Parishioners of the first North Windham Union Church attended services here. The building was moved and is now the Little Meetinghouse. Contributed / Windham Historical Society

The North Windham Union Church, UCC, has been an integral part of our town’s community for over 150 years. The congregation’s first church, referred to as the little church, was built in North Windham in 1871 with the Rev. James Aikins as head of the congregation.

The North Windham Union Church, UCC, is housed today in the former Parish House. Contributed / Gail Small

By 1929, the parish of which the church was a part, the Presumpscot Union Parish, had grown to include five churches. They were in East Raymond, Raymond, North Gorham, South Windham and North Windham. The Rev. Clarence Clark was in charge of all five churches. To fulfill the needs of all of his congregations, he worked with part-time preachers and hired summer workers to tend to his growing flock.

On June 8, 1930, the present church was organized. Thirty-three people were admitted into membership. These churchgoers often heard the preaching of part-time Minister Naomi Cue, who came from Portland each Sunday to preach to three of the five churches.

The church continued to prosper over the years and began coming up with ideas to help people in the community who were in need. One such endeavor was the North Windham Union Church Thrift Shop, which opened its doors on Oct. 1, 1959. The original thrift shop was located in a small building next door to the church. The church’s Ladies Guild explored other thrift shops in the area, researching the best way to set up their shop. By the 1970s, the business was thriving. It had been relocated to the church’s basement and was staffed by a number of dedicated volunteers, including Cuddy Dunham, who worked as a volunteer clerk for over 40 years and retired in 2011 at age 90. The shop is still open today. Regular hours are Wednesdays and Thursdays from 10 a.m. to noon. It’s also open on the occasional Saturday, including from 9 a.m. to 3 p.m. Oct. 22 and from 10 a.m. to noon Oct. 29 and Nov. 5.  You can find some wonderful bargains there on clothing, household items, books and toys, among other things.

The church has operated its Thrift Shop since 1959. Contributed / Gail Small

Also in 1959, the church’s Parish House was built and dedicated on May 10. The following year, the Rev. John Pierce took over as minister. It was then that the North Windham Union Church withdrew from the Presumpscot Union Parish due to an extremely high Sunday school enrollment and other overwhelming demands.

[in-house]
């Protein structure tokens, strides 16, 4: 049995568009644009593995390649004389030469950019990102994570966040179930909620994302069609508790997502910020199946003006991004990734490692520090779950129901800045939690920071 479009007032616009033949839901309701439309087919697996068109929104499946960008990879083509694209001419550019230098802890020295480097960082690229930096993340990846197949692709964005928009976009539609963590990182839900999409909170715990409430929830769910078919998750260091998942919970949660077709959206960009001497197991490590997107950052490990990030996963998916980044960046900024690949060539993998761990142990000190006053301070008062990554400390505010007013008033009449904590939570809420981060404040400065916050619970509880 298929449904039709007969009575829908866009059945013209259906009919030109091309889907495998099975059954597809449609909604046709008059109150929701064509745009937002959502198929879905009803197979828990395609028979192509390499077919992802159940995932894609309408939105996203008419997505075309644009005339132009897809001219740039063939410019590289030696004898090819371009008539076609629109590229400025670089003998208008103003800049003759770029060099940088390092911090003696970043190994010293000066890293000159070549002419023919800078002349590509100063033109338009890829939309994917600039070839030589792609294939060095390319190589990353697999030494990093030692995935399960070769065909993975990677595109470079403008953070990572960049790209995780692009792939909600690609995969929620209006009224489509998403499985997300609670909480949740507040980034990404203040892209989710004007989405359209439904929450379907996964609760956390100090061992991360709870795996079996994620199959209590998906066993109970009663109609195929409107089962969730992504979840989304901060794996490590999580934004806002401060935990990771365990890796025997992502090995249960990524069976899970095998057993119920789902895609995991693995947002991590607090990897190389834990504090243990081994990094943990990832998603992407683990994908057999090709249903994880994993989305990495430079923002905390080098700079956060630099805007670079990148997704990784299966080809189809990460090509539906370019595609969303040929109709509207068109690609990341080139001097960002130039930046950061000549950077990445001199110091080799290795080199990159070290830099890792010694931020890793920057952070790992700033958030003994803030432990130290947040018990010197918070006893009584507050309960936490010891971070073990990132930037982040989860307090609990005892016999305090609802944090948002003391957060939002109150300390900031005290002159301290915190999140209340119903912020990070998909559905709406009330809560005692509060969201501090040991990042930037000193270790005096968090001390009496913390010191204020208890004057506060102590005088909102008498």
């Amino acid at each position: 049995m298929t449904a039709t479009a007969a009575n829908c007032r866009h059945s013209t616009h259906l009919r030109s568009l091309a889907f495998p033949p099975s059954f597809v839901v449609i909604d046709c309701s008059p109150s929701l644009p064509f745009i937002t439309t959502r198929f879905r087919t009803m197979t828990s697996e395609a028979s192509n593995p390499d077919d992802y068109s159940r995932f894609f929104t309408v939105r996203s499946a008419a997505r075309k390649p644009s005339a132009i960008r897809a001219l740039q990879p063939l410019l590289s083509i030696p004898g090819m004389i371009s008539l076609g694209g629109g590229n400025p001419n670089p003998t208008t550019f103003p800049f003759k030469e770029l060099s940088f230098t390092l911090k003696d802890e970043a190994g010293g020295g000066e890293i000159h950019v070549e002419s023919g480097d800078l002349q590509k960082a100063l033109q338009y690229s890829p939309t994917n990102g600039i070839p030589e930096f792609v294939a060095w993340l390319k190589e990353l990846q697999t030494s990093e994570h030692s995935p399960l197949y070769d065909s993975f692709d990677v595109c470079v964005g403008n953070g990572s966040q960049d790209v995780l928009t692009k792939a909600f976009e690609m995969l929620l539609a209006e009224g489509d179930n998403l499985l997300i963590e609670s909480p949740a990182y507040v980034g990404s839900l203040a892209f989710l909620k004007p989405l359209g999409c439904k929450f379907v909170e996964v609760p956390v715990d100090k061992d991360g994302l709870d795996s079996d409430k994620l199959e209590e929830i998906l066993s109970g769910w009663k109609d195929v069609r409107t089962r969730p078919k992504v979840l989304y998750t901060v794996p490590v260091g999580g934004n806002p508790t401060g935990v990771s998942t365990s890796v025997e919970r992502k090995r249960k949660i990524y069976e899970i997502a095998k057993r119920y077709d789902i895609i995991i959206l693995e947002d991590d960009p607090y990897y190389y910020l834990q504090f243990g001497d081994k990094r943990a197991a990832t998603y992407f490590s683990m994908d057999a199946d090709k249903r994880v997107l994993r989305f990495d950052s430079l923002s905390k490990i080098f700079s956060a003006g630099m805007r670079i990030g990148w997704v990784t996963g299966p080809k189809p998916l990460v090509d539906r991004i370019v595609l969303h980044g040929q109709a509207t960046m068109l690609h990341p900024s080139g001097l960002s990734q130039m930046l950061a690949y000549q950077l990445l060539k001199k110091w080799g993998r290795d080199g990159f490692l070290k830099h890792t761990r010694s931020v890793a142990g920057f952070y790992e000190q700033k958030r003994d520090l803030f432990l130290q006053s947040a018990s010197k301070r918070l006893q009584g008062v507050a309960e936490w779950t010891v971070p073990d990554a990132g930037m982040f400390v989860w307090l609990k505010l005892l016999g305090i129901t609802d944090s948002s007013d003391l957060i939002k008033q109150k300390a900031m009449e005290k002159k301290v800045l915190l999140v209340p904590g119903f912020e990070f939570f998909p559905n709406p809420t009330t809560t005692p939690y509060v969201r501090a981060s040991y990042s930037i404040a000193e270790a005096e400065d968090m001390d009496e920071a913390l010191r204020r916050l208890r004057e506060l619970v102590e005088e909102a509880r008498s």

In 1964, under the leadership of the Rev. Joan Williams, the North Windham Union Church joined the United Church of Christ. The current sanctuary was erected in 1994 under the direction of the Rev. Richard Small, the parish leader at the time, and the Rev. Harold “Hal” Shephard, his assistant pastor.


Through its community involvement and spiritual dedication, the North Windham Union Church has continued to grow and expand. The congregation has about  270 people these days, with 70-100 present on Sundays for church services.

The church’s mission/outreach projects include the Preble Street Resource Center, the Windham Food Pantry, the RSU 14 Backpack Program and Neighbors Helping Neighbors, and they occasionally host Red Cross blood drives. Their “Music With a Mission” concert series has raised thousands of dollars for people in need by showcasing the musical talent of popular performers. The church also provides meeting space to community groups.

Through it all, the mission of the church has remained the same: to grow in faith through understanding of Scripture, to reach out to the community in service, to include families in a robust program of Christian advocacy, to increase fellowship, and to expand the congregation by meeting the spiritual needs of the community.

“Each week as we gather, there is a sense that we are a family,” said the current pastor, the Rev. Debra Girard. “There is a joy in the work we do.”

It is that joy that has kept this parish flourishing and gaining membership year after year. It is why the North Windham Union Church UCC has come to be known by some as “the heart of our community.”

Haley Pal, a Windham, resident and an active member of the Windham Historical Society, can be contacted at [email protected]

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